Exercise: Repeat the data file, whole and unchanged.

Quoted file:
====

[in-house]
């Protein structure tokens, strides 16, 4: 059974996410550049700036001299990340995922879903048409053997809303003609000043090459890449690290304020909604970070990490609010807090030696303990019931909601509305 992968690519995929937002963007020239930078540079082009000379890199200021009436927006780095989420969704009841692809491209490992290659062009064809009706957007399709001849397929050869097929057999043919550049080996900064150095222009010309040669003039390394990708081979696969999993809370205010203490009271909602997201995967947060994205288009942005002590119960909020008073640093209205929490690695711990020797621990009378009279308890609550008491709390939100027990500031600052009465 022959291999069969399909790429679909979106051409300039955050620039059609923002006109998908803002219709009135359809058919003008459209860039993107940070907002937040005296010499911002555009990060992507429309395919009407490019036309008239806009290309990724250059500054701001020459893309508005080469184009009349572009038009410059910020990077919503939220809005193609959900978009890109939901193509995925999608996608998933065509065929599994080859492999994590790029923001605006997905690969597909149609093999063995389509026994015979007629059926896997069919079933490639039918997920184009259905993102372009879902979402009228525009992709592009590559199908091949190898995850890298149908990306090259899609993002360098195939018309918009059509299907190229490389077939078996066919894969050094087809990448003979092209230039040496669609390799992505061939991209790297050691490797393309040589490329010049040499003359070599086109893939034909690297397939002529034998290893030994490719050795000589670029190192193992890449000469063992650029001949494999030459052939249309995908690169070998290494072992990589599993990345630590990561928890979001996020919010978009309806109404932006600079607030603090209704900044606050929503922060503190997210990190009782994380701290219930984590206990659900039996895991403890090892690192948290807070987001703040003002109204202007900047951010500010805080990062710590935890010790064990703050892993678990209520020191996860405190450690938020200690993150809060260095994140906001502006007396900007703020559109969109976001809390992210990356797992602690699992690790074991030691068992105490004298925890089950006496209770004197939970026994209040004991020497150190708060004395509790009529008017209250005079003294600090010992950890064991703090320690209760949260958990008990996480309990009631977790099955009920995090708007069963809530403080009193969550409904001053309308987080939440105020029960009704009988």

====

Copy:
[in-house]
């Protein structure tokens, strides 16, 4: 059974996410550049700036001299990340995922879903048409053997809303003609000043090459890449690290304020909604970070990490609010807090030696303990019931909601509305 992968690519995929937002963007020239930078540079082009000379890199200021009436927006780095989420969704009841692809491209490992290659062009064809009706957007399709001849397929050869097929057999043919550049080996900064150095222009010309040669003039390394990708081979696969999993809370205010203490009271909602997201995967947060994205288009942005002590119960909020008073640093209205929490690695711990020797621990009378009279308890609550008491709390939100027990500031600052009465 022959291999069969399909790429679909979106051409300039955050620039059609923002006109998908803002219709009135359809058919003008459209860039993107940070907002937040005296010499911002555009990060992507429309395919009407490019036309008239806009290309990724250059500054701001020459893309508005080469184009009349572009038009410059910020990077919503939220809005193609959900978009890109939901193509995925999608996608998933065509065929599994080859492999994590790029923001605006997905690969597909149609093999063995389509026994015979007629059926896997069919079933490639039918997920184009259905993102372009879902979402009228525009992709592009590559199908091949190898995850890298149908990306090259899609993002360098195939018309918009059509299907190229490389077939078996066919894969050094087809990448003979092209230039040496669609390799992505061939991209790297050691490797393309040589490329010049040499003359070599086109893939034909690297397939002529034998290893030994490719050795000589670029190192193992890449000469063992650029001949494999030459052939249309995908690169070998290494072992990589599993990345630590990561928890979001996020919010978009309806109404932006600079607030603090209704900044606050929503922060503190997210990190009782994380701290219930984590206990659900039996895991403890090892690192948290807070987001703040003002109204202007900047951010500010805080990062710590935890010790064990703050892993678990209520020191996860405190450690938020200690993150809060260095994140906001502006007396900007703020559109969109976001809390992210990356797992602690699992690790074991030691068992105490004298925890089950006496209770004197939970026994209040004991020497150190708060004395509790009529008017209250005079003294600090010992950890064991703090320690209760949260958990008990996480309990009631977790099955009920995090708007069963809530403080009193969550409904001053309308987080939440105020029960009704009988």